Out Into the World

Over the next few decades while pursuing a career as an illustrator and designer and winning over 40 awards, Howie continued to paint. Even a stint in Hollywood as Art Director at Jamie Masada's World Famous Laugh Factory couldn't deter Howie from pursuing his muse. It came close, but no cigar! (You can even see Howie's 20-second feature movie debut in the middle of "Video Valentino" now on YouTube.com.)

In the mid 80's he remembers another life-changing incident - "I was on the phone in one of those endless conference calls and and I was doodling while my mind was on a space walk and I looked down on the my pad and I had drawn a fish with a beret playing a saxophone. I thought it was odd, but it made me laugh so I put it up on my wall and kept looking at it for a few days and decided it was worth developing. Shortly after that, out of the clear blue sky, I got a phone call from Peter Max, who I thought was a friend of mine making a crank call," remembers Howie. "Max has always been one of my favorite artists and an obvious influence on me. I discovered his work in the mid-60s when he was an illustrator before the pop cosmic phase that made him famous." At the time of Max's phone call Howie was art director of "New Age Journal" and he had done a Max-like illustration for the magazine. Howie recalls "Peter saw my illustration and called me to see if we would like to use him to do artwork for the magazine. I was thrilled! Not only did he do artwork for "New Age Journal" for me, but I also worked with him for several years on projects for the University of New Hampshire. I'm also proud to say, Peter did his very first sports painting for me for the cover of the Boston Celtics Media Guide."

Adventures in Mamboland

The creation of the Jazz Fish and working with Peter Max began a very fertile period for Howie during which he produce hundreds of paintings centering around the Jazz Fish and Mamboland, the fanciful world he inhabits. This all came to a head with the publication of Howie's book "Jazz Fish Zen" (Charles Tuttle Publishing), and led to a series of solo and group shows filled with Mamboland artwork. In addition, Mamboland and its characters got translated into computer 3-D characters and animated for various promotion purposes including a children's activity CD-Rom. The Jazz Fish was even liscensed as the name of one of the ships in the America's Cup Races, with a 20 foot tall Jazz Fish on the main sail.

Recent project highlights:

Howie's portrait "Madonna Smoking" was featured in the British Art book "Madonna in Art" by Mem Memet.

Howie's album cover paintings won First Prize in the Absolut Vodka 25th Anniversary art competition in Boson, MA.

Howie painted 3 of the lifesize bovines for the Cow Parade Boston public art event - two were released as collectible Cow Parade figures.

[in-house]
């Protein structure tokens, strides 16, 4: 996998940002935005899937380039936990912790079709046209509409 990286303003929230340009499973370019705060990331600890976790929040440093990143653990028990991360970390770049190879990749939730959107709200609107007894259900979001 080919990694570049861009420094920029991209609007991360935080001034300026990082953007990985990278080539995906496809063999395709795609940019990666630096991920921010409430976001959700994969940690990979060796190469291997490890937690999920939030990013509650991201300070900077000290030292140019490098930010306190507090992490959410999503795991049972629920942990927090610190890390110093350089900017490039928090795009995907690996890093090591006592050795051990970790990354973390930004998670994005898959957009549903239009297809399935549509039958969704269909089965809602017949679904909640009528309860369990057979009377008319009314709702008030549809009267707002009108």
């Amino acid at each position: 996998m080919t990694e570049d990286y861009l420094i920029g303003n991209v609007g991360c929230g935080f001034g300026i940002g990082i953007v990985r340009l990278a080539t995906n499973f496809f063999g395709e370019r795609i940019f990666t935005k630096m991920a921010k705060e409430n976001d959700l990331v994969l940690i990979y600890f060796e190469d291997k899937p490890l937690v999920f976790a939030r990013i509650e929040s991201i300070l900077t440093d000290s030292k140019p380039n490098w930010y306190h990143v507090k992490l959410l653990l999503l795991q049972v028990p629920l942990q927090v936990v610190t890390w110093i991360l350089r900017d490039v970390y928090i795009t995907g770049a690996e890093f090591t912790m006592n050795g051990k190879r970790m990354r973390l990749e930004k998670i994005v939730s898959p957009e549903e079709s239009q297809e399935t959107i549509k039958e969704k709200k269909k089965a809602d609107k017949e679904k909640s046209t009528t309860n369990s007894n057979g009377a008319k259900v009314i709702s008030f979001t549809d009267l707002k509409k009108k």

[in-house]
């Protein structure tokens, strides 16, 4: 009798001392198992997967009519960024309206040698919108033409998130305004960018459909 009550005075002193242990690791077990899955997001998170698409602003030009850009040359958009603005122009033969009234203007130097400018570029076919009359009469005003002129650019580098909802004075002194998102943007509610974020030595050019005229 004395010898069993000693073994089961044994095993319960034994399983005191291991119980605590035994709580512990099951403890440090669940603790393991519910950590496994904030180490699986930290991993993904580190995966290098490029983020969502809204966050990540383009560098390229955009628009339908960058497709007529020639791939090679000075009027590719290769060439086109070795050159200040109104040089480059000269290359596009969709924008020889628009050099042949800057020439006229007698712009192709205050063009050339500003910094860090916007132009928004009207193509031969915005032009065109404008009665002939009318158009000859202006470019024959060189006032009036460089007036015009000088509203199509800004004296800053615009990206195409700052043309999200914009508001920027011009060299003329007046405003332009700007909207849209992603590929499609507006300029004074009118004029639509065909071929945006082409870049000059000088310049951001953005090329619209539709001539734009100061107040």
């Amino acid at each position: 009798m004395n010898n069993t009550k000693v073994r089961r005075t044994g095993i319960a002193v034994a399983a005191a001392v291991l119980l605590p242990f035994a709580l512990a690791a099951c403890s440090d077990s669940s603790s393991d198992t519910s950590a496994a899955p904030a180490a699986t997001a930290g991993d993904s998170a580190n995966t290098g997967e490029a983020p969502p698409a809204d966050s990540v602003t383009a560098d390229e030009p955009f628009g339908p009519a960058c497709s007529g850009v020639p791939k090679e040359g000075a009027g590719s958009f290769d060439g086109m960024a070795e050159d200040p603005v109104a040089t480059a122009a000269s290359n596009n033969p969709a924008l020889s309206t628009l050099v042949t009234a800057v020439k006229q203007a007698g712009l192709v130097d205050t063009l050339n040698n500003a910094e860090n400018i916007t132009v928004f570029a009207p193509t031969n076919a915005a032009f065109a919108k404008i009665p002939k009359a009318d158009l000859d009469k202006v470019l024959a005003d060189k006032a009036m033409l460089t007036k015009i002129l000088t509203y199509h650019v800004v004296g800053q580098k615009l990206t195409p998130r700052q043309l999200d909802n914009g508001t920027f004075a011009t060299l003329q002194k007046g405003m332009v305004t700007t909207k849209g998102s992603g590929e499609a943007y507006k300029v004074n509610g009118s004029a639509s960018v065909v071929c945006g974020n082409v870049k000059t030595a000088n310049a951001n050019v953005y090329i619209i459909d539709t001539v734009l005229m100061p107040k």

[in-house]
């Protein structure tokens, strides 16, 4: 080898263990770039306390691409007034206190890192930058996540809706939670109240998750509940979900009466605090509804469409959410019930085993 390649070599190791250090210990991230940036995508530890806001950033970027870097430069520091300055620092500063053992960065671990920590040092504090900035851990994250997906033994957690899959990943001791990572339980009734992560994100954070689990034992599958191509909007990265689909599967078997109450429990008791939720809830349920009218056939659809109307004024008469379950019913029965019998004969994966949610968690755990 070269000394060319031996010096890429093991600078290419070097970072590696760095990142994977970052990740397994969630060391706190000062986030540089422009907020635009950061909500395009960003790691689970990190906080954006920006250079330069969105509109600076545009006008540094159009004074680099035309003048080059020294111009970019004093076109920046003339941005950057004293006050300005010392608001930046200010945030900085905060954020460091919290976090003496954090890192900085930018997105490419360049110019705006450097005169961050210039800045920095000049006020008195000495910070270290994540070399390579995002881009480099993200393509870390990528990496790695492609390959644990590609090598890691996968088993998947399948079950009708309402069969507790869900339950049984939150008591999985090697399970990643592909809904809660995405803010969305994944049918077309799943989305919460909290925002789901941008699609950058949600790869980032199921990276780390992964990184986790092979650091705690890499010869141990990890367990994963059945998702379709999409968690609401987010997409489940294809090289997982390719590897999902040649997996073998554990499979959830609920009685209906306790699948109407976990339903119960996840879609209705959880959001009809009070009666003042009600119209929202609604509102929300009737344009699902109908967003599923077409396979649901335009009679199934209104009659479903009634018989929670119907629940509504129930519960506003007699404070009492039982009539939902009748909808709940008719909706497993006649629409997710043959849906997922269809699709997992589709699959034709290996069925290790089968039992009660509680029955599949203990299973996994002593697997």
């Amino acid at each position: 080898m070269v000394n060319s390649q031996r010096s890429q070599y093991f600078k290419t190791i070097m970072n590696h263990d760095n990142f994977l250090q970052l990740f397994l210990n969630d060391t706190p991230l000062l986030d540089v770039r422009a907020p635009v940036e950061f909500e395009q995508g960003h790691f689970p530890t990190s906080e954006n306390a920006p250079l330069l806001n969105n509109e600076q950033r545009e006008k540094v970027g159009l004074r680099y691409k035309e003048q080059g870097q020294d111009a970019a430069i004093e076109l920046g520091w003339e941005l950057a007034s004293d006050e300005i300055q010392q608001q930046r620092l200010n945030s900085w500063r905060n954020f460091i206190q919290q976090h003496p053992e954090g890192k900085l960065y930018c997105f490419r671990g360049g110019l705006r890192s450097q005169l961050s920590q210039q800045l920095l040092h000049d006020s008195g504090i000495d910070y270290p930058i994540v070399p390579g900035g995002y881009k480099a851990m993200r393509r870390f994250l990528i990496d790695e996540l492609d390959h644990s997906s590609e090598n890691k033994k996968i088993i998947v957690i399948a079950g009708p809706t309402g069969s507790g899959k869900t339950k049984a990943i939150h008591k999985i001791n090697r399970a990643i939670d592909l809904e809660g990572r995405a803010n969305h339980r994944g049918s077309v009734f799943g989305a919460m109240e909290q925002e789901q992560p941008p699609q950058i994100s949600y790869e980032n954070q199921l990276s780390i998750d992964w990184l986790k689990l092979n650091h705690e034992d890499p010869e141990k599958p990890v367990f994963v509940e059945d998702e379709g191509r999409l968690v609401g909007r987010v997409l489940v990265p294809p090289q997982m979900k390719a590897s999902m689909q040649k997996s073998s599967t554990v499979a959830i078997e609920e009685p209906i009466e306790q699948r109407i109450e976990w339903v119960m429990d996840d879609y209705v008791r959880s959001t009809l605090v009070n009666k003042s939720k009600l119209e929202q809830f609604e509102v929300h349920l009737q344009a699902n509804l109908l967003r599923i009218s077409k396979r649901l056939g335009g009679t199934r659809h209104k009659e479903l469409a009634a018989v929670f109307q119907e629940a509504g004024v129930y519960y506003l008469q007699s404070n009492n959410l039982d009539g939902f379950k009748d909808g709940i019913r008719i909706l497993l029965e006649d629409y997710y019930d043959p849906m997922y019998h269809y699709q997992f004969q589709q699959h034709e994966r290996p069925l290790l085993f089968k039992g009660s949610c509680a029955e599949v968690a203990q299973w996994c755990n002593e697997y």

Howie has recently completed installations in Jacksonville and Delray Beach, Florida for the nice folks at the Mellow Mushrooms including numerous murals, over 100 individual paintings and a psychedelic school bus. He also created a large series of pop art paintings for Sun Life Financial, an international finance company.

Howie's portrait of rapper Biggie Smalls was used for the cover on the album "Unbelievable: A Tribute to Biggie Smalls" which featured tracks from Puff Daddy, Lil' Kim, Kayne West and many others.

Howie has been engaged in an ongoing series of public art works including numerous murals for the Boston Red Sox Foundation and Sun Life Financial as well as numerous projects for the Mayor's Office of the City of Boston. He has also been painting an ongoing series of public utility boxes and he did a special holiday themed mural covering the front entrance to Boston City Hall. Howie also participated in the Rochester, NY Benches on Parade public art project and painted a utility box in Rochester's South Wedge neighborhood.

Howie has created numerous product designs including the "Prairie Princess" & "Peace, Love & Music" Pop Art Pony collectible figures for Trail of the Painted Ponies, and limited edition Pop Art toys for maget.com

Two of Howie's designs were chosen among the 40 finalists (from over 1400 entries) in the Volkswagen Polo international design competition, printed as 3D prototypes, and were on exhibition in the Danish Design Center in Copenhagen, Denmark. Recently Howie painted a group of 6 feet tall golf balls for the PGA Tour in Rochester NY.

... so on and on and on... and it's a lot of fun!

617.308.6472 | howie_green@hotmail.com

© Howie Green 2015